Zomato says it fixed data breach; loopholes in its encryption methods

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The India-based company said on Thursday that it recently discovered that around 17 million user records - including email addresses and hashed passwords - had been stolen from its database. The stolen information contains user email addresses and "hashed" passwords but no payment information or credit card data has been stolen/leaked, Zomato said in a blog post.

'The hacker has been very cooperative with us.his/her key request was that we run a healthy bug bounty program for security researchers, ' the blog stated, which the company has acceded to in exchange for taking off all copies of the stolen data from the dark web marketplace and destroying it.

Zomato, which claims to have 120m monthly users, said that no financial information or other details were accessed by the hackers. Apparently, the Zomato hacker has agreed to not sell all the user-names and passwords he has managed to steal, in return for the company to set up a bug bounty program!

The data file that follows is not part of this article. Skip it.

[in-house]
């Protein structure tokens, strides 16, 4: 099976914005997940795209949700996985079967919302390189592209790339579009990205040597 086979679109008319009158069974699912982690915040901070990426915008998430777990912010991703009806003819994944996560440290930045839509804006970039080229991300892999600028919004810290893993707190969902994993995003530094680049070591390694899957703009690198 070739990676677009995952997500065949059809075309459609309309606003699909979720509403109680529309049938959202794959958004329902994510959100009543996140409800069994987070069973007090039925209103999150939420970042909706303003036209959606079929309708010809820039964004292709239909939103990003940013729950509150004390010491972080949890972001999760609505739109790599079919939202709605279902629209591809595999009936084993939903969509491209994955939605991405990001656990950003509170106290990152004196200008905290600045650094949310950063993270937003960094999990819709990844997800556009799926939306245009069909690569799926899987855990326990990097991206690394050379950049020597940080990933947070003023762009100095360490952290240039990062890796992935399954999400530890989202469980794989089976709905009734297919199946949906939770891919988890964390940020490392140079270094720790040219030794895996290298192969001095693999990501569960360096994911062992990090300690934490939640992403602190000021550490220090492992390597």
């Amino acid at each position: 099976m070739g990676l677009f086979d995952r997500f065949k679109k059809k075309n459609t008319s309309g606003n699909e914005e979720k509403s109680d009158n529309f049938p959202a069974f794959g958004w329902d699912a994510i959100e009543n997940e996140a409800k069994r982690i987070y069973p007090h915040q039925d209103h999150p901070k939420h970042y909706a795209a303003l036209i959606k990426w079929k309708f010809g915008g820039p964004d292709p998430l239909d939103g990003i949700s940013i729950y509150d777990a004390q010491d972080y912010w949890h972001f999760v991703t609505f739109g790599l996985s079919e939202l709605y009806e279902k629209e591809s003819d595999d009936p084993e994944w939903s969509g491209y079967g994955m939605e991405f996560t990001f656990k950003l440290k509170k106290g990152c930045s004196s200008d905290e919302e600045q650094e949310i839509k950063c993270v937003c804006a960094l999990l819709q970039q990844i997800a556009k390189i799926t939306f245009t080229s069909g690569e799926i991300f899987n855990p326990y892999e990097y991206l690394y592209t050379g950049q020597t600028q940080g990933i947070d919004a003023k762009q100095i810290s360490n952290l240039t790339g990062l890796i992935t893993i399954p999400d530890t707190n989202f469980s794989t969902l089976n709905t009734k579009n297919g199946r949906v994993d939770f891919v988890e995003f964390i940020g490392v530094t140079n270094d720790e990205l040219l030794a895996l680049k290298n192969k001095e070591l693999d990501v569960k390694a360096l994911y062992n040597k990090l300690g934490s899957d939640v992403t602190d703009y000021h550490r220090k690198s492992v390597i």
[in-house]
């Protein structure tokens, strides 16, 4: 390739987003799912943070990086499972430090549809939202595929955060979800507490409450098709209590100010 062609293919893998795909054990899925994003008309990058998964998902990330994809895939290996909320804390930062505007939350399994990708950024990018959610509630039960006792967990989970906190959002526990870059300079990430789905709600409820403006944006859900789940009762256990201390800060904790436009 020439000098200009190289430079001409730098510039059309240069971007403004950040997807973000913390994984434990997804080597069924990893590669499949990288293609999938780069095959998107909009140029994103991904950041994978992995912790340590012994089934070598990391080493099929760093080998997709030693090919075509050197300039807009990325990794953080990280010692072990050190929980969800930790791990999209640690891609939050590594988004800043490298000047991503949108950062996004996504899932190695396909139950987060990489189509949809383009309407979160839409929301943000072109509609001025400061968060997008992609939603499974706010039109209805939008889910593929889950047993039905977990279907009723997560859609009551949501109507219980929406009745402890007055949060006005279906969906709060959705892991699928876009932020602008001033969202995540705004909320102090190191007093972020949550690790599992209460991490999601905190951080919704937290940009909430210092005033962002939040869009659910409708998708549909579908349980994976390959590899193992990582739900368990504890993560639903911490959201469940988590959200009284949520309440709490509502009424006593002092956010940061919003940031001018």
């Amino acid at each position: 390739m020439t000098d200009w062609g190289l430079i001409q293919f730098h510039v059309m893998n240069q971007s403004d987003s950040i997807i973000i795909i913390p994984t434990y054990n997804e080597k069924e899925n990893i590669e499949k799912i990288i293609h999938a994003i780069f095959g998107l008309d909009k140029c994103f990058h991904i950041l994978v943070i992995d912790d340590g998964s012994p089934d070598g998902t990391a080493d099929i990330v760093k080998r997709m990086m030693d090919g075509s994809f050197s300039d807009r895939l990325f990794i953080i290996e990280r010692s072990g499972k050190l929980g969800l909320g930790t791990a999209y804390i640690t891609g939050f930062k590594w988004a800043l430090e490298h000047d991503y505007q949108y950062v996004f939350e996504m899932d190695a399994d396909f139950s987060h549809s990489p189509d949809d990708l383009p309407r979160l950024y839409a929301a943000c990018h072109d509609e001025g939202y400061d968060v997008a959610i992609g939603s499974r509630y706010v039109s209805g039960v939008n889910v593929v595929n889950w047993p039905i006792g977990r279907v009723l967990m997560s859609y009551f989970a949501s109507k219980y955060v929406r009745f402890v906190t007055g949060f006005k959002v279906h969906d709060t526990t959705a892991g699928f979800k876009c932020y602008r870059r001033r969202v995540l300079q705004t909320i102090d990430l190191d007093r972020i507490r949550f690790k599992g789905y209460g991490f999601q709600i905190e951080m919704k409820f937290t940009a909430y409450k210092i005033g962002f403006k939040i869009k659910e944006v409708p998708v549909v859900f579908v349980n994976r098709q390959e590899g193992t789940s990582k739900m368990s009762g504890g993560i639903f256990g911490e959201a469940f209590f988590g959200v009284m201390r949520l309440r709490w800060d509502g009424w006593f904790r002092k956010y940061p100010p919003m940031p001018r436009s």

MediaNama has written to Zomato to confirm whether it used the outdated MD5 algorithm, and whether it stored salt values on the same server as the passwords. "Your (users) payment information is absolutely safe, and there is no need to panic". However, independent sources including the motherboard state that the password was converted into text easily enough.

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For other users, Zomato will be reaching out to get them to update their password on all services where they might have used the same password.

"Zomato must tell its users the hashing algorithm it was using before the hack happened", the cyber security expert suggested. HackRead, a security blog and news website, found the stolen Zomato database of 17 million users for sale on what is called the "dark web".

According to Zomato's blogpost, the company will be introducing a bug bounty program on Hackerone. This can be described as a portion of the content available on the World Wide Web, away from the public internet. This isn't the first time though, as previously, an Indian hacker named Anand Prakash had hacked into the database to show the flaws and that was acknowledged by Zomato, with the measures taken to seal the loophole. Supreme Court advocate Pavan Duggal says, "Such players, referred to as intermediaries under the IT Act hold sensitive data and are expected to have reasonable security protocols in place".

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